Naji Gehchan: Hello, leaders of the world. Welcome to “Spread Love in Organizations”, a podcast for purpose-driven healthcare leaders, striving to make life better around the world by leading their teams with genuine care, servant leadership, and love.
This episode is very special. In partnership with ESCP Business School, I’ll be giving the mic to students, our leaders of tomorrow, to discuss with incredible healthcare executives about their journeys and leadership beliefs.
ESCP Students: Hello, we are Guillaume and Johanna, students in a specialized master’s program in biopharma at ESDP Business School, and we are thrilled today to be speaking with Anette Steenberg, the CEO of the Medical Valley Alliance located in Denmark. Anette is a leader in health innovation in Europe. She graduated in International Trade and Negotiations and worked for the Ministry of Foreign Affairs of Denmark. After several years in that institution, she joined the Danish pharmaceutical company, Leo Pharma, where she had leadership roles. Anette is now the CEO of the Medical Value Alliance and board member of multiple organizations, such as the Red Cross and Healthcare Denmark.
Aneette, thank you for taking the time to be here with us today. We are so honored to have you. We would love to first hear your personal experience and story and why did you decide to take part in Medical Valley in Denmark.
Anette Steenberg: Thank you so much Johanna and Guillaume and thank you for inviting me for this podcast.
I’m really excited about talking to you and I hope I can bring you a couple of insights or ideas for you and your exciting The future that lies ahead of you as leaders and the talent. We great needs in life science and other sectors as well. Well, my personal story a bit like what you already very briefly mentioned is that I have worked in the Ministry of Foreign Affairs for many years, actually two decades before that.
And even after that, I’ve traveled extensively. So I would consider myself. Some of the two common themes and threats in my career and my life has been international and it’s been internationalization of especially companies, but also basic collaboration across border and international. So that’s some of the key areas that I’ve always been working with.
I have spent 15 years abroad as well. I’ve been very fortunate to study in France, uh, though, do not switch into French. I do understand most of it, but my, my memory of speaking it takes a little time, maybe a week in France, then I’ll get back to that. Um, but, uh, I truly believe that the traveling and visiting, working and living and studying in other countries has been very valuable to me.
And I’ve learned a lot from that, including from my wonderful time in France. And, uh, yeah, you asked me why I I’m here where I’m at right now. Well, it’s just, you could say another step, uh, on my path of internationalization and collaboration across borders. I have now worked for about 10 15 years within life science.
It is an extreme international business as well. So in that sense, it’s, it’s not a big surprise I ended up in that area. It’s an area that’s growing. International is becoming always more important. At the same time, We also have a lot of exciting new innovation that is good for all of us, uh, as patients, uh, and as human beings wanting to be healthy, strong and live a long, good life.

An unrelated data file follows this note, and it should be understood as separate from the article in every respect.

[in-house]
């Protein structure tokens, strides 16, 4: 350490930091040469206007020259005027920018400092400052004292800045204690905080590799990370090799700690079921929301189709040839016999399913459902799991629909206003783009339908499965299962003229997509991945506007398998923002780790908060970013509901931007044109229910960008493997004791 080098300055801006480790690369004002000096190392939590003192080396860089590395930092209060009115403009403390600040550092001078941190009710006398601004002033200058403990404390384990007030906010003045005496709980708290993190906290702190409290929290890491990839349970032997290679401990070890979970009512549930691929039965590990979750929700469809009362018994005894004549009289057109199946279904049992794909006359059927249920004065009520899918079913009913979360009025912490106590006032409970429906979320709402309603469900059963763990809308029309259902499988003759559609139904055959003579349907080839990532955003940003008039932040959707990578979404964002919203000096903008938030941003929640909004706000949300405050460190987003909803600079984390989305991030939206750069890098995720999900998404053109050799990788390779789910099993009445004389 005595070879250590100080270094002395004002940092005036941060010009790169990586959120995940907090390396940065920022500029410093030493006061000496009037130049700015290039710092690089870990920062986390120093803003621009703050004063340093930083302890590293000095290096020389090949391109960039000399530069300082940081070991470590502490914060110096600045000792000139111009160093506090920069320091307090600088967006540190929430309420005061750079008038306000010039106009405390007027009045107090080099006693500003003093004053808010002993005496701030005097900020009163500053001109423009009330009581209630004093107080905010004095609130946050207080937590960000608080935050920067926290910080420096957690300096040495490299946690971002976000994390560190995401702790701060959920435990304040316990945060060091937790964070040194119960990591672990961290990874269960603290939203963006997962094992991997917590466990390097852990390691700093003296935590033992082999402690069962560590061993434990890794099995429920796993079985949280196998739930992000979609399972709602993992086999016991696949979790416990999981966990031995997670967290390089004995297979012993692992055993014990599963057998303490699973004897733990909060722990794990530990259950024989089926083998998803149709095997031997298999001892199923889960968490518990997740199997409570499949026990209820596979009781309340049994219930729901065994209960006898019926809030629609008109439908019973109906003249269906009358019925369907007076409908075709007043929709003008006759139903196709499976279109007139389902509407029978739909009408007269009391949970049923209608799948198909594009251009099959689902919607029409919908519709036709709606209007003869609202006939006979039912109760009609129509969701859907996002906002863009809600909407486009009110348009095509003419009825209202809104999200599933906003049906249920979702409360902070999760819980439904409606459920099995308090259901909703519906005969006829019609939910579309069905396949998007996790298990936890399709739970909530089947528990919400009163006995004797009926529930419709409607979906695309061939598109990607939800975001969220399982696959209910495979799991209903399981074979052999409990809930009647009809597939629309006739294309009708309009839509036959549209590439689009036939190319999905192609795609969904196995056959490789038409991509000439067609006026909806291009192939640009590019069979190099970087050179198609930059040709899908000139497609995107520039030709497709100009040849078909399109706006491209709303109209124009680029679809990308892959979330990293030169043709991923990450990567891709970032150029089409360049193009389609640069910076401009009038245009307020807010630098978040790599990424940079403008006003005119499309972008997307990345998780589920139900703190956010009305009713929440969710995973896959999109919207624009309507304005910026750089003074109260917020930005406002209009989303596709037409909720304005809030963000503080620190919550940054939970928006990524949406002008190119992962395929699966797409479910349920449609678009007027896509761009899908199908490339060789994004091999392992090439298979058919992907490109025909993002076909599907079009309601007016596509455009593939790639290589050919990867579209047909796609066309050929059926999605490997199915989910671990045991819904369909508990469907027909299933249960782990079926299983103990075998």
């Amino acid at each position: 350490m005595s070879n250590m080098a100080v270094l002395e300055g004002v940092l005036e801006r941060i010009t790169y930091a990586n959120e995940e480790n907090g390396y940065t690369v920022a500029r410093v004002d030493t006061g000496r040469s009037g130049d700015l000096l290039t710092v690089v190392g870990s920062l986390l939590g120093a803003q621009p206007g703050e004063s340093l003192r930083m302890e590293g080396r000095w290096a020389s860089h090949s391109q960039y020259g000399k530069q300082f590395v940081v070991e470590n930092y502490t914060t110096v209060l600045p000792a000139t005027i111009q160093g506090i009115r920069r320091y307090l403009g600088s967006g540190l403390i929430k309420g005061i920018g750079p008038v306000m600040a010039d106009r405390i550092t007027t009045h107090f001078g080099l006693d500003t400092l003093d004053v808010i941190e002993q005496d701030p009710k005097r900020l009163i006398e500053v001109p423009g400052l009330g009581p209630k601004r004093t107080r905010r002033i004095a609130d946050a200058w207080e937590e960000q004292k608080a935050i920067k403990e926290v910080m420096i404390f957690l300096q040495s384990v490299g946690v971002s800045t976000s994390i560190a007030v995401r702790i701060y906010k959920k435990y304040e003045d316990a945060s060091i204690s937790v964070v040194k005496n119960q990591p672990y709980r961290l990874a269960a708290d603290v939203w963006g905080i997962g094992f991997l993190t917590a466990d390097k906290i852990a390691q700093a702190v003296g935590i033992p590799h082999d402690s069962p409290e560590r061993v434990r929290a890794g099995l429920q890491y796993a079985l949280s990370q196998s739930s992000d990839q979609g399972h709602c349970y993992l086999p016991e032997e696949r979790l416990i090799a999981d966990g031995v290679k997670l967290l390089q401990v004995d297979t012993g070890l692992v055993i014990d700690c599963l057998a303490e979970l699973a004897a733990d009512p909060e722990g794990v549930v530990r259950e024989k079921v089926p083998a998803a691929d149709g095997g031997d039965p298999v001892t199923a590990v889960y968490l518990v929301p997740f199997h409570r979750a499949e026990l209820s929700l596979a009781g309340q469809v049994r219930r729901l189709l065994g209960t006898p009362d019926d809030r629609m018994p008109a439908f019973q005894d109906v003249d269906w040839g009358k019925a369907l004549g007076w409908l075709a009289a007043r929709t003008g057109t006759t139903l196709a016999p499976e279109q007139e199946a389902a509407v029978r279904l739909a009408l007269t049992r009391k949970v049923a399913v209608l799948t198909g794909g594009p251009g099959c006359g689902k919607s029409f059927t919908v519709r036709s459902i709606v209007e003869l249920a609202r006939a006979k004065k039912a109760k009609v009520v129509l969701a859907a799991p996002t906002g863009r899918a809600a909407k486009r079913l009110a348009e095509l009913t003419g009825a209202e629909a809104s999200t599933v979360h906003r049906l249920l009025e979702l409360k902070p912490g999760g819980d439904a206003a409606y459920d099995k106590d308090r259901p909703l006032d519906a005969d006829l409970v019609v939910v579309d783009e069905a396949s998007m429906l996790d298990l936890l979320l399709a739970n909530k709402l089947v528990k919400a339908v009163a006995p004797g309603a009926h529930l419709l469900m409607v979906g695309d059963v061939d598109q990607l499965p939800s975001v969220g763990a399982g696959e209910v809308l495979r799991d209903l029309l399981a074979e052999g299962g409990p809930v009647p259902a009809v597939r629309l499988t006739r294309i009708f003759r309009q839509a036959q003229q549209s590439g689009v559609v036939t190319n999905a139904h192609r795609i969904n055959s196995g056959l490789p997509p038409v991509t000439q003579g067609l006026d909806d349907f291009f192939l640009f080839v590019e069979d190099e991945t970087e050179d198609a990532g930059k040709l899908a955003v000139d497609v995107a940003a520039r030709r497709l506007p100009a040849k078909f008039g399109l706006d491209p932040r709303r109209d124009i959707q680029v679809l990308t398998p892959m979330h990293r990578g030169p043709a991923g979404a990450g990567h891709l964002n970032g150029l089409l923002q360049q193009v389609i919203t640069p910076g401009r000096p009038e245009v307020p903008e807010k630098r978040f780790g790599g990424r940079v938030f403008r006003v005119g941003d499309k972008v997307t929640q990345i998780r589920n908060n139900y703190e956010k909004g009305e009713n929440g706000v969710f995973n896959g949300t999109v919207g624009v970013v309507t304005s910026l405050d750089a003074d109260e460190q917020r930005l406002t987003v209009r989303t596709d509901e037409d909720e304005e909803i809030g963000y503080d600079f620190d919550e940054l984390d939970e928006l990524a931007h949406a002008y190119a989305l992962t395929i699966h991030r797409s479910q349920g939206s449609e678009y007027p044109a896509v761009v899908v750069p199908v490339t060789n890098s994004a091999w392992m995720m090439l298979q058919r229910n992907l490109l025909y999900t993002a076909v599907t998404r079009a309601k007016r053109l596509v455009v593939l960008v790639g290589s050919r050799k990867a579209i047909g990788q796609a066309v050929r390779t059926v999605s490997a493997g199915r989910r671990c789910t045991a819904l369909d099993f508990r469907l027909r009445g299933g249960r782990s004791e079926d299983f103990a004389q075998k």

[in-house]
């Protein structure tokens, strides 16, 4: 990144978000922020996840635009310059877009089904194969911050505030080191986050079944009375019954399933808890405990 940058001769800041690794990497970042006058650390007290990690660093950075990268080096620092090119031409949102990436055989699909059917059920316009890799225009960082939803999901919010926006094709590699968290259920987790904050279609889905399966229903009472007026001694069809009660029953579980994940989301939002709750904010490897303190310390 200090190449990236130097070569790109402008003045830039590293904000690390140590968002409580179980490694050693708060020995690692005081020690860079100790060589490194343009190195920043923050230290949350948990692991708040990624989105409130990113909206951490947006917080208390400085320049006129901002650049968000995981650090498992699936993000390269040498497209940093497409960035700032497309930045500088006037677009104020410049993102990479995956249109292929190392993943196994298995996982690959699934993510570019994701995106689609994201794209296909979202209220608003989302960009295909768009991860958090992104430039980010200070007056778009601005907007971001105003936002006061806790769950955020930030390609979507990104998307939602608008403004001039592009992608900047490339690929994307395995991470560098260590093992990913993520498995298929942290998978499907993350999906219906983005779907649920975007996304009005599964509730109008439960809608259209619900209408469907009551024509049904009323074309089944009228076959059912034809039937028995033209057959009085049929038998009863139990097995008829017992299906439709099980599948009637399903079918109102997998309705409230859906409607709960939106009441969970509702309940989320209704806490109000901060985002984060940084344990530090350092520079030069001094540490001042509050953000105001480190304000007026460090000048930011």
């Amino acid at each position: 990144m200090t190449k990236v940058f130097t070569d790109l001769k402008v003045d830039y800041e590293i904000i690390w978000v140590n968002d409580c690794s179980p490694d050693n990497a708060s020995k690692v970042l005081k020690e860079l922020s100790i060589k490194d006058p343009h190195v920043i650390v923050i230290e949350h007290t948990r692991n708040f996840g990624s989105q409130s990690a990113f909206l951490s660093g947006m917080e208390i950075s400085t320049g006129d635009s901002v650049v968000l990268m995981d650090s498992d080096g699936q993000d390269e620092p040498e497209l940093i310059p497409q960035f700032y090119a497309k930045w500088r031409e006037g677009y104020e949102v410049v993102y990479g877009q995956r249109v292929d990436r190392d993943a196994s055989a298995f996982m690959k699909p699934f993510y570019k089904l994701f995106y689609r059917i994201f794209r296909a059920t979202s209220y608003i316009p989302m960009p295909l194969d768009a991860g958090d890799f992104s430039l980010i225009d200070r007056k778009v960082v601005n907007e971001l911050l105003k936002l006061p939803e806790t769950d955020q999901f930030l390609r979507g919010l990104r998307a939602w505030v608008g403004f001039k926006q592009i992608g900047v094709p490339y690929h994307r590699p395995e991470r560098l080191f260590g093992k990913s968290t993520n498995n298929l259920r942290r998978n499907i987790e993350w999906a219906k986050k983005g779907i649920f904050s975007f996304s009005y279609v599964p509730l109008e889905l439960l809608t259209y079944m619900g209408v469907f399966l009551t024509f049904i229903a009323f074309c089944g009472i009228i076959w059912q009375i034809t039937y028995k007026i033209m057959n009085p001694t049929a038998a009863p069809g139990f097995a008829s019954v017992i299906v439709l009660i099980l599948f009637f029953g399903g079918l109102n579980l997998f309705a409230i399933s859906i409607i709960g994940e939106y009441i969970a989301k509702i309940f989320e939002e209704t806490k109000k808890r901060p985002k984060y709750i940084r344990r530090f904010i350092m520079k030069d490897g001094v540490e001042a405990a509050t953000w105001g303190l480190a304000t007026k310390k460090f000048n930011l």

ESCP Students: so much for your answer. And now I’d like to know, as a multiple board member and because of your career working as a CEO, which qualities do you think are necessary to be a great
Anette Steenberg: leader today? I think, of course, you need to be a strategic thinker. You need to have the long view, some clear targets on where and direction of where you’re heading.
At the same time, I also think as a leader, you, you don’t have to be the expert, but it’s very important you great at setting the right team. I think the team you have, whether it’s a small team or it’s a huge company, it’s extremely important that you’re good at setting a strong team. And what is a strong team?
Well, a strong team, of course, is experts within the areas that you are working within, but it’s also a diverse team. It’s, uh, it’s very important. It’s not the same type of people that comes out from the same mold, whether we talk diversity in gender, it could be nationality, it could be also background in terms of different education, I don’t believe the best team.
Is the team where you all graduate from the same, even if it’s a conical. But if you’re all from the same school you’re all from the same, maybe line of business, basically the same age, maybe even the same gender. I don’t believe that will make a strong team I do believe diverse team is very important.
And you as a, as a CEO, as a managing director need to be able also to dare to bring on people who are much smarter than you. Um, that’s actually the best team you can get, uh, what you need to do. Of course you need to be, you could say you are the conductor of this team. Um, and you need to be able to, to make sure a team, uh, compliments, uh, each other.
I also very much believe in being a genuine leader. Uh, this is something I have always looked for in, in the people I have, um, I have had as managers. It’s, it’s a quality I really, uh, respect and appreciate. And I try to be that. Being a genuine leader is also a leader that sometimes makes very difficult and very unpopular decisions, and you have to be willing to take that.
I do believe people rather have a genuine and honest answer and direction than being unpleasantly surprised at maybe an unfortunate situation. Well, that said, I would also say, uh, I believe that, um, you need to be willing to take risks and you also need to accept and be willing that sometimes you make mistakes.
Even yourself or your team, of course you need to, uh, learn from the mistakes. And of course, you shouldn’t be making too many mistakes, but if you don’t make mistakes, you don’t take risk, and I don’t believe you, you develop, you’re not innovative enough. And I, I truly believe in most line of businesses today.